By Summer Whittaker
When a Manhattan Supreme Court judge denied pop star Kesha a court injunction last week to free her from her contract with Sony and Dr. Luke—the man she claims raped her—controversy flared, sparking arguments on both sides and the #FreeKesha movement. Artists like Lady Gaga, Ariana Grande, Fiona Apple, Lorde, Iggy Azalea, Miley Cyrus, and Kelly Clarkson have leveraged their social media in support of the singer, and Taylor Swift has even contributed $250,000 to help with her legal expenses.
The case started back in October of 2014 when the singer, whose real name is Kesha Rose Sebert, claimed that producer Luke Gottwald had sexually assaulted her. The suit was looking to void Kesha’s contract and business subsidiaries with Dr.Luke, which would free Sebert to work with other recording labels.
The partnership between the pop star and producer that has lasted over 10 years is now raising eyebrows when she also claimed for damages including gender violence, civil harassment, violation of California unfair business laws and emotional distress. In her statement, Kesha claimed that Dr.Luke also abused his wealth and power in order to destroy her confidence and self-image.
In the eyes of the public, it remains clear that Kesha wasn’t lying about the allegations against Dr.Luke. Several other celebrities have had uncomfortable encounters with the producer as well. In 2014 after her hit single “Wrecking Ball” was released, Miley Cyrus stated that she would no longer be working with Dr.Luke as well. Cyrus has confirmed that she will be going in a direction musically different to her latest album Bangers that will not require the involvement of Dr.Luke. Who is to say that this was an artistic choice to switch or if it had to do with the Kesha Lawsuit?
Emotionally, I side with Kesha, and I feel for her pain. I express my utter sympathy for the possibility of sexual misconduct, and I respect the music community for sticking up for her and exposing the trauma of sexual abuse. Yet with all that said, it is still a contractual situation that the courts ruled on. The judge’s hands were tied, and they went with the decision that sided with the law.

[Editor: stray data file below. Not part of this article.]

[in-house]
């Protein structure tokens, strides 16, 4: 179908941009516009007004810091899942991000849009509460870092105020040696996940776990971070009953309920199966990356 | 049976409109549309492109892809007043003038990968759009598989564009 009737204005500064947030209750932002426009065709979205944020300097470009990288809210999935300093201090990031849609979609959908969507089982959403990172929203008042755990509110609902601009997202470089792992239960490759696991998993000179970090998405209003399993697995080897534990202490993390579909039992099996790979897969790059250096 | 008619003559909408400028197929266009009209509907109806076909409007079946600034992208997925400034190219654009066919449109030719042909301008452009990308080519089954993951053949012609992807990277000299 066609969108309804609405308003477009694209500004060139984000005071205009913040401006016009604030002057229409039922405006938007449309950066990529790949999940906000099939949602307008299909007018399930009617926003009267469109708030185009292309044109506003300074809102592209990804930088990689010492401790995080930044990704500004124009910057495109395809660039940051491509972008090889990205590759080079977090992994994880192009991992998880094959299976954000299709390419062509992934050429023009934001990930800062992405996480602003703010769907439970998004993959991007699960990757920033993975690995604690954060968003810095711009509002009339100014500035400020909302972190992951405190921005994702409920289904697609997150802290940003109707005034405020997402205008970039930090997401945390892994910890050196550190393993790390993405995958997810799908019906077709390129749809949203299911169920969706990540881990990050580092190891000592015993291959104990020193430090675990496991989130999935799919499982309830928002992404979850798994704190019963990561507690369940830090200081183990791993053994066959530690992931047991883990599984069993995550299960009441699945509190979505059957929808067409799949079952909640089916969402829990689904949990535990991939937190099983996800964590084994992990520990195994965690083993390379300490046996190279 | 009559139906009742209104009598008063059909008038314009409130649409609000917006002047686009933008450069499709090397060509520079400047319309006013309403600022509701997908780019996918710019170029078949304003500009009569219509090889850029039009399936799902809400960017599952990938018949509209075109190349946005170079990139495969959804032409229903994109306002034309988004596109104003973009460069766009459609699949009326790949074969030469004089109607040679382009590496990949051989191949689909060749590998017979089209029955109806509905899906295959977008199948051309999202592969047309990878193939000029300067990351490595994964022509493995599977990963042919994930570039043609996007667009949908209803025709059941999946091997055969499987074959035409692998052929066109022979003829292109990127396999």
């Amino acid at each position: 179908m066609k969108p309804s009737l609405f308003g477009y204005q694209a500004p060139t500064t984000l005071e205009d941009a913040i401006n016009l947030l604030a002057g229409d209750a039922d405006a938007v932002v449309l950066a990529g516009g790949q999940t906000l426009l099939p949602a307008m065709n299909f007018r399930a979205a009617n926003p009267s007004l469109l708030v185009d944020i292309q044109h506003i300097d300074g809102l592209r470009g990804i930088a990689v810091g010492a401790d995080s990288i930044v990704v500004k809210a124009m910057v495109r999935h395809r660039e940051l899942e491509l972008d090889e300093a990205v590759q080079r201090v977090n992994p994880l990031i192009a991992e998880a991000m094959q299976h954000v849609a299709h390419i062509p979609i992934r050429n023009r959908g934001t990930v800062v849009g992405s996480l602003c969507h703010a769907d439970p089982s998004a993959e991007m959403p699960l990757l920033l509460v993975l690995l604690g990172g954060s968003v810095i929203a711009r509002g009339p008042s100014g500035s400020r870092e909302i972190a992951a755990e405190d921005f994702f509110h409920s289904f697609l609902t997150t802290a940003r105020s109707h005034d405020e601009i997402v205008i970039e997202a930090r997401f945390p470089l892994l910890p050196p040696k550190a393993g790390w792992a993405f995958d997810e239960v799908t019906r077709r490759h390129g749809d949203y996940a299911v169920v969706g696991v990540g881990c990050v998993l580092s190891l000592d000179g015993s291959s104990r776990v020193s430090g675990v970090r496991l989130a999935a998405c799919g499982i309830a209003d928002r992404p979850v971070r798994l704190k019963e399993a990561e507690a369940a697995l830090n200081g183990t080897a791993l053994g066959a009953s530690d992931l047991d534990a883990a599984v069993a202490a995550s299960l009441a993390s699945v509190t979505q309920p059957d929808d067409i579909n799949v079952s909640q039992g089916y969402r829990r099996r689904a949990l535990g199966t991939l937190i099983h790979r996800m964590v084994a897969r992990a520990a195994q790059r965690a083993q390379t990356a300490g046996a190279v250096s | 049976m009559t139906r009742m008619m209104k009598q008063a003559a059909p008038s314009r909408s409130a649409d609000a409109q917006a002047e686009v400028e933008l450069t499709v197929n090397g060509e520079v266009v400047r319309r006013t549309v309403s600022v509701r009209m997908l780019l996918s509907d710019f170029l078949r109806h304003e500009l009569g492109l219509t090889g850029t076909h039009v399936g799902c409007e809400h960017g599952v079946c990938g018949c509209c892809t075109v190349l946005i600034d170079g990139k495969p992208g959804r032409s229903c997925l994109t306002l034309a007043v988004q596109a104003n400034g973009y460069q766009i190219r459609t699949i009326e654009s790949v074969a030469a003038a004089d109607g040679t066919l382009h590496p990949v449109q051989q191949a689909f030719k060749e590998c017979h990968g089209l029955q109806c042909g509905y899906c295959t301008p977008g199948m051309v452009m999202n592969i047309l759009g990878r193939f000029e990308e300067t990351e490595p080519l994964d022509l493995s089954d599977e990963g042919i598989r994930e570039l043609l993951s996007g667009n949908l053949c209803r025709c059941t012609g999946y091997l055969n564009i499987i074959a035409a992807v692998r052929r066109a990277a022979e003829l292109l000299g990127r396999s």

I believe what people should be advocating for isn’t necessarily to release Kesha, but instead to release Dr.Luke. The producer is on the cusp of an imminently expiring contract, and if Sony ends up not renewing his contract, Kesha will no longer have to work with him.
This case significantly reflects on the music industry that we are entering, especially for those of us who want to make it. If we think we can just sign a contract, make it big and have no consequences, we are wrong. That is not to say that abuse will happen after we sign a legal binding contract. This is to say you should be careful who you are doing business with. Research everything you possibly can as well as get a lawyer who is there to help protect you, especially if you are a female.
There are dozens of heartbreaking stories about women who are abused in the music industry. Sadly, the Kesha situation has been added to that list. I believe there is so much prejudice that exists within this industry that it is rarely ever questioned. So for us females entering this male-dominated industry, again I want to reiterate, be careful who you are doing business with.
Hopefully at the end of this, Kesha can overcome this hurdle in her career. For the rest of us at Berklee, hopefully it will raise an awareness of the potential dangers and complexities of this industry we are entering.